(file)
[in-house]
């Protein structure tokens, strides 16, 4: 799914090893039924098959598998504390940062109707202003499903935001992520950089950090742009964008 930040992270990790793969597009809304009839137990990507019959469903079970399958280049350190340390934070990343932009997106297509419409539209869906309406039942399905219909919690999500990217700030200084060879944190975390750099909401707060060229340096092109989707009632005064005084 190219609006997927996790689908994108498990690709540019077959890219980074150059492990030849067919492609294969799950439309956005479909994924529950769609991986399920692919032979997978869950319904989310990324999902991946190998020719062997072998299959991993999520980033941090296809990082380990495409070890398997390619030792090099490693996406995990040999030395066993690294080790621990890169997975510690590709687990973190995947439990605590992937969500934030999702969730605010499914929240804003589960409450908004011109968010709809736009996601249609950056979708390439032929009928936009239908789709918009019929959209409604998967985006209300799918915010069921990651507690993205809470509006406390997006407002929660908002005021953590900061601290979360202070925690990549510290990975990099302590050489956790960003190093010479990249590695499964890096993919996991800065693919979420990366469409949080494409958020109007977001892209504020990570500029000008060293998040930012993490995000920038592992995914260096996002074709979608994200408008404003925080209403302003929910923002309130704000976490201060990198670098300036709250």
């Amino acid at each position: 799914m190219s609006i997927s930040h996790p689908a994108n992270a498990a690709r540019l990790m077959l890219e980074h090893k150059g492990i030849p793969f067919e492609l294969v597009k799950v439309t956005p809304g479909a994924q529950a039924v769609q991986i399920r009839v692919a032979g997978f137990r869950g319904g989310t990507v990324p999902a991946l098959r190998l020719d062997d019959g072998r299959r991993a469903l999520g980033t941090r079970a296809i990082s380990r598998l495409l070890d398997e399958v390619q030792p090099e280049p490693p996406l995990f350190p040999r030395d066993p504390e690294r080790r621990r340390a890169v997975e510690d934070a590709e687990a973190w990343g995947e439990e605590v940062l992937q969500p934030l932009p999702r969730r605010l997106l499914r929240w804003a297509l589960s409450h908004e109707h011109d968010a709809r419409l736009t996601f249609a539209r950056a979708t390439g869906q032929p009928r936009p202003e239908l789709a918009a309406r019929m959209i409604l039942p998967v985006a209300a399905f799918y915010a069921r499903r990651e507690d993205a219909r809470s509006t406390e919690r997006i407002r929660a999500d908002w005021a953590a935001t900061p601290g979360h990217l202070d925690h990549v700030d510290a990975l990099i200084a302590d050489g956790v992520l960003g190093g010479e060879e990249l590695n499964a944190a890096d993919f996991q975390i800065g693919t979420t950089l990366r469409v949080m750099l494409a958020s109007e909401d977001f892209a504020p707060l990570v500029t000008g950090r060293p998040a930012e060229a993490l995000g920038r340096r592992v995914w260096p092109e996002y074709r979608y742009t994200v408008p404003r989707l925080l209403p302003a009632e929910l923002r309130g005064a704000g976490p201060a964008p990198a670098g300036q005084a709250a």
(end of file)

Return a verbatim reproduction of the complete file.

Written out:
[in-house]
């Protein structure tokens, strides 16, 4: 799914090893039924098959598998504390940062109707202003499903935001992520950089950090742009964008 930040992270990790793969597009809304009839137990990507019959469903079970399958280049350190340390934070990343932009997106297509419409539209869906309406039942399905219909919690999500990217700030200084060879944190975390750099909401707060060229340096092109989707009632005064005084 190219609006997927996790689908994108498990690709540019077959890219980074150059492990030849067919492609294969799950439309956005479909994924529950769609991986399920692919032979997978869950319904989310990324999902991946190998020719062997072998299959991993999520980033941090296809990082380990495409070890398997390619030792090099490693996406995990040999030395066993690294080790621990890169997975510690590709687990973190995947439990605590992937969500934030999702969730605010499914929240804003589960409450908004011109968010709809736009996601249609950056979708390439032929009928936009239908789709918009019929959209409604998967985006209300799918915010069921990651507690993205809470509006406390997006407002929660908002005021953590900061601290979360202070925690990549510290990975990099302590050489956790960003190093010479990249590695499964890096993919996991800065693919979420990366469409949080494409958020109007977001892209504020990570500029000008060293998040930012993490995000920038592992995914260096996002074709979608994200408008404003925080209403302003929910923002309130704000976490201060990198670098300036709250």
């Amino acid at each position: 799914m190219s609006i997927s930040h996790p689908a994108n992270a498990a690709r540019l990790m077959l890219e980074h090893k150059g492990i030849p793969f067919e492609l294969v597009k799950v439309t956005p809304g479909a994924q529950a039924v769609q991986i399920r009839v692919a032979g997978f137990r869950g319904g989310t990507v990324p999902a991946l098959r190998l020719d062997d019959g072998r299959r991993a469903l999520g980033t941090r079970a296809i990082s380990r598998l495409l070890d398997e399958v390619q030792p090099e280049p490693p996406l995990f350190p040999r030395d066993p504390e690294r080790r621990r340390a890169v997975e510690d934070a590709e687990a973190w990343g995947e439990e605590v940062l992937q969500p934030l932009p999702r969730r605010l997106l499914r929240w804003a297509l589960s409450h908004e109707h011109d968010a709809r419409l736009t996601f249609a539209r950056a979708t390439g869906q032929p009928r936009p202003e239908l789709a918009a309406r019929m959209i409604l039942p998967v985006a209300a399905f799918y915010a069921r499903r990651e507690d993205a219909r809470s509006t406390e919690r997006i407002r929660a999500d908002w005021a953590a935001t900061p601290g979360h990217l202070d925690h990549v700030d510290a990975l990099i200084a302590d050489g956790v992520l960003g190093g010479e060879e990249l590695n499964a944190a890096d993919f996991q975390i800065g693919t979420t950089l990366r469409v949080m750099l494409a958020s109007e909401d977001f892209a504020p707060l990570v500029t000008g950090r060293p998040a930012e060229a993490l995000g920038r340096r592992v995914w260096p092109e996002y074709r979608y742009t994200v408008p404003r989707l925080l209403p302003a009632e929910l923002r309130g005064a704000g976490p201060a964008p990198a670098g300036q005084a709250a």